Father and Daughter making there way through Talaimannar on bull-drawn carriage!

Father and Daughter making there way through Talaimannar on bull-drawn carriage!

Despite being advised not to take the coast road from Jaffna to Mannar, we did and as soon as we left Jaffna behind we regretted our decision. Little more than a two lane dirt-track, there was no road surface of any kind and the red dust billowed in the windows non-stop for the slow six hour journey. Hitting bumps that often had us and the other passengers two feet high off our seats we just held on laughing for most of the journey, there was no turning back and not much else we could do. Being the only foreigners on the bus, all eyes were on us to see how we were coping with the rocky ride and every where we looked smiles were flashed back at us by young and old. Along the barren road we passed a few small communities but for the most part it was military bases which lined the way and from the bus we could see soldiers taking part in marching drills and other training. Stopping the bus at various checkpoints, they got on-board once to do a bag spot check but left us be, it seems that even though the war is over the government keeps a strong presence in this area regardless.

Fishing boat, Talaimannar

Fishing boat, Talaimannar

A thick film of dust covered our bags by the time we pulled them out of the storage area in the back of the bus and we were worn out after the helter skelter spin to get here but we had made it. We immediately started walking in the direction of our guest-house, delighted with the opportunity to stretch our legs. Similar to our experience in Jaffna, we immediately felt a relaxed, genuine, local vibe here and nothing was ‘put on’ for tourists. Flying by on motorbikes and in the back of vans everyone waved at us as we lugged our packs up the road. Unusually, we saw a lot of donkeys, not native to Sri Lanka, around the roads and in the bus station and later learned that they had been brought by Arab traders many years ago.

Donkeys stroll around this town like they own the place, originally brought to Mannar by Arab Traders.

Donkeys stroll around this town like they own the place, originally brought to Mannar by Arab Traders.

The peninsula which juts out into the Palk Strait is primarily Muslim with some Hindus and Christians living here also. At the tip of the peninsula is where India and Sri Lanka are closest, separated by ony thirty kilometres of water. Having already visited the same point in India at Rameswarem, reaching the small fishing village of Talaimannar at the peninsulas edge, where ferry services used to run between the two countries up until 1964 but since suspended, was our principal reason for coming here.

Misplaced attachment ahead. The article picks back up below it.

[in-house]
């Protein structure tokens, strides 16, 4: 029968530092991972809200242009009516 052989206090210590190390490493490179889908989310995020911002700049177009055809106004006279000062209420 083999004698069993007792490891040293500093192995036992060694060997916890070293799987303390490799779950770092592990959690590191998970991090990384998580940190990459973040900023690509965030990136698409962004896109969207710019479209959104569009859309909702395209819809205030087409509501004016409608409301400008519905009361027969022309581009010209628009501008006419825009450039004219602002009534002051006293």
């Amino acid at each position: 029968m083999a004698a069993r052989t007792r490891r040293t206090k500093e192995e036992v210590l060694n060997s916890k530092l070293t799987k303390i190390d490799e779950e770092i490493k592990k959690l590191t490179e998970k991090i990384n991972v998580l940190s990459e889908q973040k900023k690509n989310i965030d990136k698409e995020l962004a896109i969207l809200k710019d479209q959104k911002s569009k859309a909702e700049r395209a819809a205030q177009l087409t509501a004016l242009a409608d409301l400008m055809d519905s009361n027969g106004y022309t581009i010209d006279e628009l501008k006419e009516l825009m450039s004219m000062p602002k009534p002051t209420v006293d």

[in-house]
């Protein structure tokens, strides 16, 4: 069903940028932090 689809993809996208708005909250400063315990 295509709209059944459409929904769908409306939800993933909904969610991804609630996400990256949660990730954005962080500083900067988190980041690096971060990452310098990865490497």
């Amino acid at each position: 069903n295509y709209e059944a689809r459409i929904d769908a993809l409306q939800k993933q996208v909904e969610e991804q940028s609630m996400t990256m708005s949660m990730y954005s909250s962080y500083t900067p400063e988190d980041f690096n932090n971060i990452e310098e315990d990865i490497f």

Talaimannar Lighthouse, built by the British in 1915, now left idle.

Talaimannar Lighthouse, built by the British in 1915, now left idle.

Talaimannar was an hour bus journey from Mannar town passing through quite a desert like landscape along the way with only a few trees to break up the views as well as a few small communities living in traditional style homes with palm tree roofs and mud-clay walls. Hit hard by the war in Sri Lanka, evidence of the damage was everywhere as we got closer to Talaimannar. As soon as the bus stopped a short walk took us to the end of the peninsula and we were blown away. A strip of white sand separates the land from the turqoise blue waters, colourful boats glisten in the strong sun and weather beaten fishermen work hard gathering fish from their nets, gutting some of their catch or repairing their nets in teams. Everyone was excited to see us coming along the beach and even some of the older fishermen beckoned us over to take their picture, laughing when they saw

Sorting through the mornings catch, Talaimannar

Sorting through the mornings catch.

themselves on the screen. An abandoned lighthouse at one end of the beach used to guide boats passing through the Palk Strait but today it just stands there overlooking the fishermen going about their day. There is a heavy navy presence here, with gunboats moored just offshore and a soldier standing guard at the edge of the rusting pier which before the war served passenger ferries and cargo ships between neighbouring India and Sri Lanka. Now ruined and in complete disrepair the pier and the nearby abandoned railway station serve as a stark reminder to the devastation this area went through but with that said, it’s the people of Mannar and Talaimanar that make a visit to this very much unvisited place more than worthwhile as they bring a refreshing sense of reality to a country where in other parts is becoming over run by the greed which the tourism trade can bring.

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